Robin Lakes can't stand pretty dances, where the movement flows by smoothly but doesn't leave a trace. She likes dances that stay in memory. Her "rough dances"--a term derived from Peter Brook's book The Empty Space--deal with stark realities like prisons, concentration camps, urban alienation, and wakes. Like Brecht, Lakes tries to awaken her audience; if that requires rough treatment, it can't be helped. Still, she stays within the inherently pretty language of modern dance. In Dissonance, an evening-length work about the Holocaust, the audience looks at the dancers through tightly stretched strands of barbed wire; in the "Labor #1" section the dancers roll each other's bodies along a harshly lit path on the stage as if rolling half-dead prisoners out of their bunks for another day of work. (The excerpts performed, including "Labor #1," will not use the barbed-wire set.) Coming Together is a dance inspired by Frederic Rzewski's music and the writings of Sam Melville, who was jailed for political bombings and killed in the Attica prison riots of 1971. Six dancers, trapped in nine-by-nine-foot "cells" under bare light bulbs, occupy themselves with push-ups, shadowboxing, and pacing. Other dances in this retrospective include Lakes's 1980 Diamond Hard, 1985's Wake, and a premiere of Hungry Heart Dances, the first section of a planned evening-length dance, which Lakes says is based on "the rituals of table etiquette and obsessions with food." Friday and Saturday at 8 and Sunday at 7 at the Blue Rider Theatre, 1822 S. Halsted; $10. Call 733-4668 for tickets. Program to be repeated Friday and Saturday, May 28 and 29, at 8 at the Josephine Louis Theatre of Northwestern University, 1979 Sheridan in Evanston; $8-$10, $5 for students. Call 708-491-7282 for tickets.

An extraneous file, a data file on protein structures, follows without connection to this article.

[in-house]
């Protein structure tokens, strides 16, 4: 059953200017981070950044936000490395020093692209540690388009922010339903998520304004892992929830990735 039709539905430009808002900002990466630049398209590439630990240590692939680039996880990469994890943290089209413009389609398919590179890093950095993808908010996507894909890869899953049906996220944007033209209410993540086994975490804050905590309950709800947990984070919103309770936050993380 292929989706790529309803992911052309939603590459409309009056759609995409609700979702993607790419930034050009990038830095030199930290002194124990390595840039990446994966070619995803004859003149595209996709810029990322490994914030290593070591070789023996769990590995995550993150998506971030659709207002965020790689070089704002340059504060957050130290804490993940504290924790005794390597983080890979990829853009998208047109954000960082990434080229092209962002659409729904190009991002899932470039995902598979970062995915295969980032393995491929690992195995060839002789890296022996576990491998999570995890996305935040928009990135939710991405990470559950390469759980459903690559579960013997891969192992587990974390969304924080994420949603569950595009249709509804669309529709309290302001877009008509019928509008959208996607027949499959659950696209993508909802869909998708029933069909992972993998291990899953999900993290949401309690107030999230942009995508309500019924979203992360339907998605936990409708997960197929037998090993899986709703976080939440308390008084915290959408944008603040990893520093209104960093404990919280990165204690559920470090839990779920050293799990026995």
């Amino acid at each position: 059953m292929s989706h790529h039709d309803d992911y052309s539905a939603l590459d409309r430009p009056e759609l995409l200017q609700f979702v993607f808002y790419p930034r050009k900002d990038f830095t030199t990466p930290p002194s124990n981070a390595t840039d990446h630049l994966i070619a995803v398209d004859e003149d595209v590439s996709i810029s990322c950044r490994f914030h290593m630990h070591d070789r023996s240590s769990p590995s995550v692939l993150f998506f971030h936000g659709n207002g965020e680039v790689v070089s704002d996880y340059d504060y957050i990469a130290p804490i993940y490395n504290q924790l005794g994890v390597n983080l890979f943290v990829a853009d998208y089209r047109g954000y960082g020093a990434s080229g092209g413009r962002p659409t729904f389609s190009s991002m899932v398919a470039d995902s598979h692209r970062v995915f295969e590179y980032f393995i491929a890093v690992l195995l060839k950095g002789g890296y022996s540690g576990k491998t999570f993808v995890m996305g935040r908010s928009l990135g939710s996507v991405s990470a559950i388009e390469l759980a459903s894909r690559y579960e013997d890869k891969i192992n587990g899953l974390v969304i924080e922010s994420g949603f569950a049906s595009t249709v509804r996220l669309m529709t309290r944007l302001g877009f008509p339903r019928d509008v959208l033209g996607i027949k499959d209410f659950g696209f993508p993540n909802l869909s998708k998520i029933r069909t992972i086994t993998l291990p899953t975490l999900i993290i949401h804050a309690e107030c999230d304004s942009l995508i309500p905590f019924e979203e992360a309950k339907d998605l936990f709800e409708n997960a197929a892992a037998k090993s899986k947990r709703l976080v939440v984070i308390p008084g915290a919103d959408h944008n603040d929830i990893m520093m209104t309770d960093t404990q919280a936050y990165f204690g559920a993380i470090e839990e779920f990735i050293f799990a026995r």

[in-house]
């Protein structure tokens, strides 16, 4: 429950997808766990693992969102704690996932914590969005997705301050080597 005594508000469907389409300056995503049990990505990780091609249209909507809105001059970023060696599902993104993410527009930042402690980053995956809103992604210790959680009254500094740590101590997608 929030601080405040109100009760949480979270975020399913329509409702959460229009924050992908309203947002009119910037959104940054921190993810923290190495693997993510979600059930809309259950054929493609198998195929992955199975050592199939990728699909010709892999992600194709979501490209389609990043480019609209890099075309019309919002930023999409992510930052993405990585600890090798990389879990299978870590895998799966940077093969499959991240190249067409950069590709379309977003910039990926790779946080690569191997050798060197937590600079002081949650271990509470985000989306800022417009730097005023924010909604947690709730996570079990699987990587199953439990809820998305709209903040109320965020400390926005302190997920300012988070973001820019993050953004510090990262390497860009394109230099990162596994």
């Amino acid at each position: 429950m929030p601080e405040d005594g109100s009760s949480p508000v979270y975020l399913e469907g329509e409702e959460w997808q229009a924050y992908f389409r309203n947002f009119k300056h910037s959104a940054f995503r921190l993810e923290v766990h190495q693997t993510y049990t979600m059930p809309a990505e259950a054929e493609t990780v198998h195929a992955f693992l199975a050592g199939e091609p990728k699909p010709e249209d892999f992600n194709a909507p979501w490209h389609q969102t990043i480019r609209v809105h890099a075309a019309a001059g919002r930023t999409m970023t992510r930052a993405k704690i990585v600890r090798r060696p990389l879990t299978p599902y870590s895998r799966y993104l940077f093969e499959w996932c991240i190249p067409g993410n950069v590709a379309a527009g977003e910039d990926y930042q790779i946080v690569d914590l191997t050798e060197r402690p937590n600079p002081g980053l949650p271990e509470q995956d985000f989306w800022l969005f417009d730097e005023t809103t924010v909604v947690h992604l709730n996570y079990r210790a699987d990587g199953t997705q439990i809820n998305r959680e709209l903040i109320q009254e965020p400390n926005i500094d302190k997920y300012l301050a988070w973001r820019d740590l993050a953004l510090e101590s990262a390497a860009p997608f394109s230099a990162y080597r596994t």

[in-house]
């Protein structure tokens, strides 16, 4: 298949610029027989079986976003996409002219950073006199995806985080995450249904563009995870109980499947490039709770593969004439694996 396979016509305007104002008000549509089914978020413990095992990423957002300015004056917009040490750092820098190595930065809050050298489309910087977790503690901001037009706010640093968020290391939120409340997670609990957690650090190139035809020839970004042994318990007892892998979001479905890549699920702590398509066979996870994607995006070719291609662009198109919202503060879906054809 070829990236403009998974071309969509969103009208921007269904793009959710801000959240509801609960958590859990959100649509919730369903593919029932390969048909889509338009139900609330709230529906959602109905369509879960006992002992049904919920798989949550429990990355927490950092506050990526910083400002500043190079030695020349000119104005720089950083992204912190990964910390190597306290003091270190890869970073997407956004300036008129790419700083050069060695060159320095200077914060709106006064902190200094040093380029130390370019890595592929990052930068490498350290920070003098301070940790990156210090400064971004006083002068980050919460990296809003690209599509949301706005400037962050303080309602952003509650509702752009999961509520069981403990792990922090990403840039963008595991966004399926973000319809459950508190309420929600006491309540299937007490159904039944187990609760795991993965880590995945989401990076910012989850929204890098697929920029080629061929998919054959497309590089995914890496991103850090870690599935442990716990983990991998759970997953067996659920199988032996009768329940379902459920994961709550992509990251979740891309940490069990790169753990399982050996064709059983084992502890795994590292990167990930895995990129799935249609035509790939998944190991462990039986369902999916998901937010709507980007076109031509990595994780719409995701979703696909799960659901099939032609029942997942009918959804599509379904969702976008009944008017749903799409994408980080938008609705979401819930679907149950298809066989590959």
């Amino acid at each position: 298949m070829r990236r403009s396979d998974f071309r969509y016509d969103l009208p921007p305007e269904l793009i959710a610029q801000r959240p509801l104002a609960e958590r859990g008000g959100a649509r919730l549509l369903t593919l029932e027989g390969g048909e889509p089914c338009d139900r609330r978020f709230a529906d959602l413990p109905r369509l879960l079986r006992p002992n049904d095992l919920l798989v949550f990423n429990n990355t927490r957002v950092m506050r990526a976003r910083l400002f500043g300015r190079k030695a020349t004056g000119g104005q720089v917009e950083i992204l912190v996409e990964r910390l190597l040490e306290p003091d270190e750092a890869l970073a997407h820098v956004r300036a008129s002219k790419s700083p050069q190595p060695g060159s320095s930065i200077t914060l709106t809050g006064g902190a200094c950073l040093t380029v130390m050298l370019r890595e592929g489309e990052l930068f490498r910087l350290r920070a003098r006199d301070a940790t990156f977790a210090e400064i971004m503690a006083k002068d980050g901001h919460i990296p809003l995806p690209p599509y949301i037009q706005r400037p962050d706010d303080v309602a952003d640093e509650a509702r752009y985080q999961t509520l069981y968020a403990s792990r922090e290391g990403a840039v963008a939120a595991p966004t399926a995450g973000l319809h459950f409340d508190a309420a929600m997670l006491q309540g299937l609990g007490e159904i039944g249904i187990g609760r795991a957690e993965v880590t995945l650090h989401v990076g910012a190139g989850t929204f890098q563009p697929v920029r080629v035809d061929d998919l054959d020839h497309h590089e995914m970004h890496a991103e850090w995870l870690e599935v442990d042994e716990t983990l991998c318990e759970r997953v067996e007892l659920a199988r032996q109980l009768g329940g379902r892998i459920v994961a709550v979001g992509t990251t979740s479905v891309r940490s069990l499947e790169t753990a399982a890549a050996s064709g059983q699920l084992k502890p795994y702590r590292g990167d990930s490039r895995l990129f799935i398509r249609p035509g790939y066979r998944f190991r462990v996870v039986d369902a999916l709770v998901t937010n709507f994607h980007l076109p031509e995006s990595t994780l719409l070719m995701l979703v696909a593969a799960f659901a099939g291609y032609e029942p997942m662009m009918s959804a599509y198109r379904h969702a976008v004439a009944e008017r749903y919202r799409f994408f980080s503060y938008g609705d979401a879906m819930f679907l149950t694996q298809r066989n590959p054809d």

Art accompanying story in printed newspaper (not available in this archive): photo/Eileen Ryan.